Ann C. Scales

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Ann C. Scales (May 29, 1952 – June 24, 2012) was an American lawyer, activist, and law professor at the University of Denver Sturm College of Law from 2003-2012 where she taught in Constitutional Law, Sexual Orientation and the Law, Civil Procedure and torts.

She was a founder of the legal field of feminist jurisprudence.

Biography[edit]

Ann Catherine Scales was born in Shawnee, Oklahoma. Her father James R. Scales was the President of Oklahoma Baptist University from 1961 to 1965. He went on to be President of Wake Forest University from 1968 to 1983. Her mother, Elizabeth Ann Randel Scales, had also been a professor and was very active in the Red Cross and in arranging events at these universities.

Scales received her B.A. from Wellesley College in History and Philosophy in 1974 and her J.D. in 1978 from Harvard University School of Law, where she served on Harvard Legal Aid and the Harvard Women's Law Association. She was a member of the committee that put together "Celebration 25", a party and conference held in 1978 to celebrate the twenty-fifth anniversary of the first women graduating from Harvard Law School.[1] This project eventually turned into the Harvard Women's Law Journal, currently the Harvard Journal of Law & Gender.

Ann Scales also taught at the University of New Mexico Law School for 18 years. She was a visiting professor at the University of Iowa Law School, Boston College Law School, the University of British Columbia Faulty of Law, and the University of North Carolina at Chapel Hill. At the time of her death, she was a professor at the University of Denver's Sturm College of Law. Ann Scales was among the founders of the field of feminist legal theory, and invented the term feminist jurisprudence during the planning process for Celebration 25.

Throughout her career Ann Scales practiced pro bono law in the fields of reproductive rights and GLBTI rights. She argued the case in which the New Mexico Supreme Court became the first high court of any state to hold that abortion funding is required by women’s interest in equality. She also worked on the Colorado University football gang rape case; the effort to bring a women's marathon to the Olympics; and R. v. Butler, a pornography case in which Canada's Supreme Court redefined obscenity based on the standard of harm it inflicts, particularly to women.[2]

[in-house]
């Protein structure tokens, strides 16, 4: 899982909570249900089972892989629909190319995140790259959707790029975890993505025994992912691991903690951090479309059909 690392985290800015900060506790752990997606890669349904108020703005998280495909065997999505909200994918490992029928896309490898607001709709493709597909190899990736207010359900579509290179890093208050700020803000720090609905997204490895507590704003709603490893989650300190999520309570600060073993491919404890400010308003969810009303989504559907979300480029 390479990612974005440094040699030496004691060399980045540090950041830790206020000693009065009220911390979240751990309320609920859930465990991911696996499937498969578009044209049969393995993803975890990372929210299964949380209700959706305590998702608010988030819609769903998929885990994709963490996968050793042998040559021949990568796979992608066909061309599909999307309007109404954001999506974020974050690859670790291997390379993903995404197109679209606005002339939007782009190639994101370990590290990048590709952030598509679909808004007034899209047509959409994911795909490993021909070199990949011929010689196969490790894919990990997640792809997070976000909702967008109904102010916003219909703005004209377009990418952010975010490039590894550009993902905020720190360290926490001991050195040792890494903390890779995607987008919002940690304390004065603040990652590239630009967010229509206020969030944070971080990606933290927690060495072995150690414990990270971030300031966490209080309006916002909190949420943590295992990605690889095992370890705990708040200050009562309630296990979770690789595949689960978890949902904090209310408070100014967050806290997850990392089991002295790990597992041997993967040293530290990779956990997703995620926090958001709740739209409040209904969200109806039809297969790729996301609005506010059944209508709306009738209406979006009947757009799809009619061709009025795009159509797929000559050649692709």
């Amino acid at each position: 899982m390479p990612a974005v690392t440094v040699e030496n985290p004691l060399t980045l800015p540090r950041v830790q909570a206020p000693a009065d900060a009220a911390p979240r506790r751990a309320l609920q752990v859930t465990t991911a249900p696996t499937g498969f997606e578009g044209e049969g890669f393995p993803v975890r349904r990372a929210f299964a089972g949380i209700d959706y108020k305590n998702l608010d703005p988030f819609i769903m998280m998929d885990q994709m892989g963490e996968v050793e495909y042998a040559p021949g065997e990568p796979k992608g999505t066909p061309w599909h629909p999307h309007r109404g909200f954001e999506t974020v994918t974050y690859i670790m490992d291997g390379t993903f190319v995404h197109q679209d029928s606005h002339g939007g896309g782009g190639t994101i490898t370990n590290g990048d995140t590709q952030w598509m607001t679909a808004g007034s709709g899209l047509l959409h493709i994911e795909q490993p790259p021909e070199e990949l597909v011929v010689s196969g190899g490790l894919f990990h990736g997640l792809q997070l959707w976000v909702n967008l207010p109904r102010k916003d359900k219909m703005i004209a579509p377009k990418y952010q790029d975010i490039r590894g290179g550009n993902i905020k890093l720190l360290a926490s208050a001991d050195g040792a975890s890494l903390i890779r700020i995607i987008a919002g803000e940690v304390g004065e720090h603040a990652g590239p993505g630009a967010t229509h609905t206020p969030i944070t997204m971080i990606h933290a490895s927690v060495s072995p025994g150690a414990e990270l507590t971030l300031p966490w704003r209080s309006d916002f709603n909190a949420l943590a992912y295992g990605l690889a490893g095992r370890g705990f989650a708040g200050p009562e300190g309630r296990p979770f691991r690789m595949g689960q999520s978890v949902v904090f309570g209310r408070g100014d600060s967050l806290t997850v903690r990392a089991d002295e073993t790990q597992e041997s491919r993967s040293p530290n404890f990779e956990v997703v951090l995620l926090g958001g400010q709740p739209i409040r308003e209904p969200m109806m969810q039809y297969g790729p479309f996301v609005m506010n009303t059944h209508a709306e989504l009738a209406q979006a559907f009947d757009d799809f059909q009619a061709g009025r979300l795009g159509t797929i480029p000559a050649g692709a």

Ann Scales was a former rodeo rider and was in part descended from Cherokee Native Americans. Some of her ancestors walked the Trail of Tears from North Carolina to Oklahoma. Despite this and her more recent tragic family history including the death of her only sibling, Laura Scales, at 20, Ann Scales never considered herself to be a victim.

She died surrounded by those who loved and admired her on June 24, 2012 in a hospice in Denver, CO as a result of massive brain trauma after a fall down the stairs in her home earlier in the month.[3]

Publications[edit]

Books[edit]

  • Legal Feminism: Activism, Lawyering, and Legal Theory. NYU Press, 2006. ISBN 9780814798454

Journal Articles[edit]

References[edit]

  1. ^ Strout, Jean. ""I'm Only Gonna Tell You This One More Time:" Lessons from Ann Scales". Harvard Journal of Law & Gender. Retrieved 28 July 2012. 
  2. ^ Strout, Jean. ""I'm Only Gonna Tell You This One More Time:" Lessons from Ann Scales". Harvard Journal of Law & Gender. Retrieved 28 July 2012. 
  3. ^ Scott Sandlin. "ABQJournal Online » Ann Scales: Law Professor, Feminist Scholar Challenged the Status Quo". Abqjournal.com. Retrieved 2012-06-26.